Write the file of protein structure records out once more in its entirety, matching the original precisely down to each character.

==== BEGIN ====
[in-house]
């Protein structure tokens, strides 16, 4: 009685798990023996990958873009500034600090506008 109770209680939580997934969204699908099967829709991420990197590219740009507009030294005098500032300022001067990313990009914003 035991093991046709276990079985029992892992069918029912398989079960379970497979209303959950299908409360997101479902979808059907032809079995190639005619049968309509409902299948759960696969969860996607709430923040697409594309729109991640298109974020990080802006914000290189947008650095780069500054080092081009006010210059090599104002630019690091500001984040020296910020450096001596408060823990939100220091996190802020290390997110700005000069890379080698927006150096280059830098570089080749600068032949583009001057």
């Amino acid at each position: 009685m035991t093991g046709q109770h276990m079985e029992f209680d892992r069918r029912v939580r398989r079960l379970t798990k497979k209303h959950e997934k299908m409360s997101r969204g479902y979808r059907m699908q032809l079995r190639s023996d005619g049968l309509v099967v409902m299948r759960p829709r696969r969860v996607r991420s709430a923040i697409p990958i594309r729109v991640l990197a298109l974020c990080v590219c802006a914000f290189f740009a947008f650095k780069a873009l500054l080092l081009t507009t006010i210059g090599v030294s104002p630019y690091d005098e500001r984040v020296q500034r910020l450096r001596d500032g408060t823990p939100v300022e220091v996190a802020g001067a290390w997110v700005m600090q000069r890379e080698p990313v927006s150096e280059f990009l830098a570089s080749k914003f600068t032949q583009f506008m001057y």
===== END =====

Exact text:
[in-house]
């Protein structure tokens, strides 16, 4: 009685798990023996990958873009500034600090506008 109770209680939580997934969204699908099967829709991420990197590219740009507009030294005098500032300022001067990313990009914003 035991093991046709276990079985029992892992069918029912398989079960379970497979209303959950299908409360997101479902979808059907032809079995190639005619049968309509409902299948759960696969969860996607709430923040697409594309729109991640298109974020990080802006914000290189947008650095780069500054080092081009006010210059090599104002630019690091500001984040020296910020450096001596408060823990939100220091996190802020290390997110700005000069890379080698927006150096280059830098570089080749600068032949583009001057």
């Amino acid at each position: 009685m035991t093991g046709q109770h276990m079985e029992f209680d892992r069918r029912v939580r398989r079960l379970t798990k497979k209303h959950e997934k299908m409360s997101r969204g479902y979808r059907m699908q032809l079995r190639s023996d005619g049968l309509v099967v409902m299948r759960p829709r696969r969860v996607r991420s709430a923040i697409p990958i594309r729109v991640l990197a298109l974020c990080v590219c802006a914000f290189f740009a947008f650095k780069a873009l500054l080092l081009t507009t006010i210059g090599v030294s104002p630019y690091d005098e500001r984040v020296q500034r910020l450096r001596d500032g408060t823990p939100v300022e220091v996190a802020g001067a290390w997110v700005m600090q000069r890379e080698p990313v927006s150096e280059f990009l830098a570089s080749k914003f600068t032949q583009f506008m001057y």